American Society for Bone and Mineral Research (Virtual)

American Society for Bone and Mineral Research (Virtual)

Source:

Bilek L, et al. Abstract 1035. Presented at: ASBMR Annual Meeting; Oct. 1-4, 2021; San Diego (hybrid meeting).

Disclosures: The NIH and the National Institute of Nursing Research funded this study. Bilek reports serving as a clinical advisor for Osteoboost Inc.
October 14, 2021
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Exercise builds bone strength during menopause

Source:

Bilek L, et al. Abstract 1035. Presented at: ASBMR Annual Meeting; Oct. 1-4, 2021; San Diego (hybrid meeting).

Disclosures: The NIH and the National Institute of Nursing Research funded this study. Bilek reports serving as a clinical advisor for Osteoboost Inc.
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Postmenopausal women with low bone mass saw greater gains in spine bone mineral density and less bone turnover when assigned monthly risedronate therapy compared with a 12-month regimen of impact and resistance exercises, study data show.

Researchers also showed that an exercise regimen led to increased bone strength compared with either bisphosphonate therapy or a control arm assigned calcium and vitamin D alone.

Bilek is an associate dean for research at the University of Nebraska College of Allied Health Professionals.

“For postmenopausal women with early bone loss, exercise may improve strength of bones by changing structure, not bone density,” Laura D. Bilek, PhD, PT, associate dean for research at the University of Nebraska College of Allied Health Professionals, told Healio. “Risedronate was effective at improving bone density of the spine, and current guidelines recommend giving risedronate after a woman becomes osteoporatic.”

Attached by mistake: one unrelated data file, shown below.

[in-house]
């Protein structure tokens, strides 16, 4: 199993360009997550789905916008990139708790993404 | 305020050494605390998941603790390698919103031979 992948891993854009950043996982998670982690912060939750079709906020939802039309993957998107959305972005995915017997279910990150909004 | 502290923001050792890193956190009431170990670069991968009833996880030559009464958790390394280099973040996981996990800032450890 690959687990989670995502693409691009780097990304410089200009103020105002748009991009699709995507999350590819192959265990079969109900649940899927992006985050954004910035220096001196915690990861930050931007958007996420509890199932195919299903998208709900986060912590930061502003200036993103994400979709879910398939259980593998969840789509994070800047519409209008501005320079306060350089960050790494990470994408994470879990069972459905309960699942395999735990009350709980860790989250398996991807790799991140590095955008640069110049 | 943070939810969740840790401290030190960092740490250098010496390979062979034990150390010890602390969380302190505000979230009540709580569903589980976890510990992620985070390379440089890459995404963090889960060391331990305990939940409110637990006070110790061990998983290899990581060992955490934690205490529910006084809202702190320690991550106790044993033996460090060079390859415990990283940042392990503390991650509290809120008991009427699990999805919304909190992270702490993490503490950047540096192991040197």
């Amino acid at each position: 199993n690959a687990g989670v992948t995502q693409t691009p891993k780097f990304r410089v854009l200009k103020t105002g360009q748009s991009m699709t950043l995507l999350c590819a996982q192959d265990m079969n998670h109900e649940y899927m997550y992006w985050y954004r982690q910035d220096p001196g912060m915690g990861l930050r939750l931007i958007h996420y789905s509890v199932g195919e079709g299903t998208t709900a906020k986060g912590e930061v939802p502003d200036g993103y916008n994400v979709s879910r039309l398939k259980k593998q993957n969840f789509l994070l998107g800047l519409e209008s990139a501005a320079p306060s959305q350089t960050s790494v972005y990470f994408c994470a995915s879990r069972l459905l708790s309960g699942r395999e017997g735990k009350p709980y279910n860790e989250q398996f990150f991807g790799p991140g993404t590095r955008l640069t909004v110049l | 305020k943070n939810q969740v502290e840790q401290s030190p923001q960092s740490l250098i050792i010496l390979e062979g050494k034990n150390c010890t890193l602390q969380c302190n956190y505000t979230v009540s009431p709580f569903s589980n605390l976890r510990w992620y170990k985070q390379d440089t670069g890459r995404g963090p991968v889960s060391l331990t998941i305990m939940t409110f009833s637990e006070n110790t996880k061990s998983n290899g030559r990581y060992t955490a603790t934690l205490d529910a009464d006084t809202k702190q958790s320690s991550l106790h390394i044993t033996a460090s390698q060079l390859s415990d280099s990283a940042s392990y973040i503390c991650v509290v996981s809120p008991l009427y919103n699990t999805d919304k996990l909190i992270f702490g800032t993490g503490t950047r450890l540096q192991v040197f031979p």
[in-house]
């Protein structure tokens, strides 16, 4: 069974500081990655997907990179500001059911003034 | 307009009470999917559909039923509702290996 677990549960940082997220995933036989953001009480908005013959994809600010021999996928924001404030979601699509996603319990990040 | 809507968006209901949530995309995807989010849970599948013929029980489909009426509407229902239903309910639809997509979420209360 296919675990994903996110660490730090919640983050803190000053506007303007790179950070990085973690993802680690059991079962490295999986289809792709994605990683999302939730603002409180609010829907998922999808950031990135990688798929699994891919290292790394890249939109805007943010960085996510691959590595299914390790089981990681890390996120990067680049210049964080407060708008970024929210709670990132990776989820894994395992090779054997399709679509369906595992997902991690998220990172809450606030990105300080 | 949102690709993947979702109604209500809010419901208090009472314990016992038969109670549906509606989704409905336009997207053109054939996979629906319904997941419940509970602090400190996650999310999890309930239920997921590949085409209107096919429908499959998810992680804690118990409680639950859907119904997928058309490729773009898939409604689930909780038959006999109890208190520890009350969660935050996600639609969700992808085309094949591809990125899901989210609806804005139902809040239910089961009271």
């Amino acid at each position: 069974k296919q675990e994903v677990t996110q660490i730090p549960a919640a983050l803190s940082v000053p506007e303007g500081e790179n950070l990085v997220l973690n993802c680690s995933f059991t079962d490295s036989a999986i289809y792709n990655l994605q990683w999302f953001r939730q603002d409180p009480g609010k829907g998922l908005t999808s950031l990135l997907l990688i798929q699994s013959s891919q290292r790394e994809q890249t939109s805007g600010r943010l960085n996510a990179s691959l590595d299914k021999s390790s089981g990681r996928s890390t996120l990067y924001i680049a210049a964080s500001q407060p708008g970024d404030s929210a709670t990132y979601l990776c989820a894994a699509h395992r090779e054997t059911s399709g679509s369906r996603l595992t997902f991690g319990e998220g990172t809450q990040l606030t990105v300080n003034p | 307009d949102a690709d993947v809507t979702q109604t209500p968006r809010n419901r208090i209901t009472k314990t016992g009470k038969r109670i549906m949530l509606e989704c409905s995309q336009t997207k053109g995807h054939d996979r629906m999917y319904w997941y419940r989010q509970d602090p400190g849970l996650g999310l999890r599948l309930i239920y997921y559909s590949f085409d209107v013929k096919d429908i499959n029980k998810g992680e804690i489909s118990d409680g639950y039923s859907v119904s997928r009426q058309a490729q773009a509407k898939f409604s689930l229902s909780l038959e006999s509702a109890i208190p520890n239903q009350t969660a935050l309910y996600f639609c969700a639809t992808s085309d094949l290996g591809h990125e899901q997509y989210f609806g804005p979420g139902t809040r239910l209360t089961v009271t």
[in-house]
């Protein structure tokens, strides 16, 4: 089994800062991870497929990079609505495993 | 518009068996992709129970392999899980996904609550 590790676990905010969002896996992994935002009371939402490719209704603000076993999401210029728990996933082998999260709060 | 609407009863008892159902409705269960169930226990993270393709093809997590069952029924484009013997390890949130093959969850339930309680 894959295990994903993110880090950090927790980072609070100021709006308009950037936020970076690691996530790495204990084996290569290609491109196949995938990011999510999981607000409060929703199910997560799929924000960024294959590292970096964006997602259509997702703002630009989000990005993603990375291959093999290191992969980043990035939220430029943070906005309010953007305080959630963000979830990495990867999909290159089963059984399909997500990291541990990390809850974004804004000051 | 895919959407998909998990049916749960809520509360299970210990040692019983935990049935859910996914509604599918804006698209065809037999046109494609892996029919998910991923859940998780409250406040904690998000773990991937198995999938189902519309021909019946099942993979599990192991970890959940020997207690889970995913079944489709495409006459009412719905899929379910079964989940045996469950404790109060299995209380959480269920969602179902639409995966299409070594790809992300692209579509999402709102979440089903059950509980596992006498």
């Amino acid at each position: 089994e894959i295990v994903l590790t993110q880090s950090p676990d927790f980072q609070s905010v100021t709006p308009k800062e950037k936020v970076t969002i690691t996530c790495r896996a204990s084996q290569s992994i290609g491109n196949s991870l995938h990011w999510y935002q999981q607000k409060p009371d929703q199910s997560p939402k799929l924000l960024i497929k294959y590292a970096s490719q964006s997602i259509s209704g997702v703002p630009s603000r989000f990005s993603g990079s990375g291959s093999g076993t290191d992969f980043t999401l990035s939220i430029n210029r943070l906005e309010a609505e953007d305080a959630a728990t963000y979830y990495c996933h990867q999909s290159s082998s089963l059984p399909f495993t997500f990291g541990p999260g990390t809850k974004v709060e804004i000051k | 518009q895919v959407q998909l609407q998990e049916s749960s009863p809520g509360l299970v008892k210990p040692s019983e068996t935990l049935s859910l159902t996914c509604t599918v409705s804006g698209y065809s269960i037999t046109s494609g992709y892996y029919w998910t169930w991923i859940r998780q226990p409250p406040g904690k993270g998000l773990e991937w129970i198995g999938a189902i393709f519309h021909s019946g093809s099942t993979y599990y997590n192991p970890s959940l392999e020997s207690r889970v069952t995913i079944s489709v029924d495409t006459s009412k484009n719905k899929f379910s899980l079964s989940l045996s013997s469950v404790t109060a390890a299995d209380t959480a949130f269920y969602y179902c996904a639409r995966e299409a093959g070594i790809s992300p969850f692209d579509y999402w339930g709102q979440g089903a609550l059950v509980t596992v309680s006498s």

Bilek and colleagues analyzed data from 276 healthy, postmenopausal women with low bone mass but not osteoporosis who were randomly assigned to one of three groups for 12 months: calcium and vitamin D supplementation alone (controls), 150 mg monthly oral risedronate plus calcium and vitamin D, or bone-building exercise three times weekly plus calcium and vitamin D. The mean age of participants was 55 years; 83.3% were white. The exercise regimen included impact exercises with timed jogging using a weighted vest and resistance exercises of major muscle groups, guided by trainers. Researchers measured BMD and body composition; conducted hip structural analysis via DXA; assessed serum bone turnover biomarkers at baseline and 6 and 12 months; and compared measurements between groups and over time using hierarchical linear modeling. The data were presented at the American Society for Bone and Mineral Research annual meeting.

At 12 months, women assigned risedronate experienced mean BMD increases of 1.9% at the spine, 0.9% at the total hip and .09% at the femoral neck. Women in the exercise group saw mean BMD increases of 0.9% at the spine and 0.5% at the hip, whereas femoral neck BMD decreased by mean 0.4%.

Researchers observed greater reductions in bone resorption (serum Ntx; P < .004) and formation (bone-specific alkphase B; P < .001) among the risedronate group vs. the exercise group.

Hip structure analysis measures showed a significant difference between the exercise group and the control group; there were no differences between the risedronate group and exercise or controls, Bilek said.

In a Q&A session after the presentation, Bilek said researchers also observed positive hip structural analysis effects at the shaft and the proximal femoral, suggesting that a regular exercise regimen for postmenopausal women is good for bone strength despite only modest changes in BMD.

“Clinicians should realize the goal is to prevent bone loss, not to see an improvement in bone density in postmenopausal women who exercise,” Bilek told Healio. “Additionally, the structural changes we reported are not typically evaluated clinically, so they may not detect structural changes in bone with a typical DXA scan.”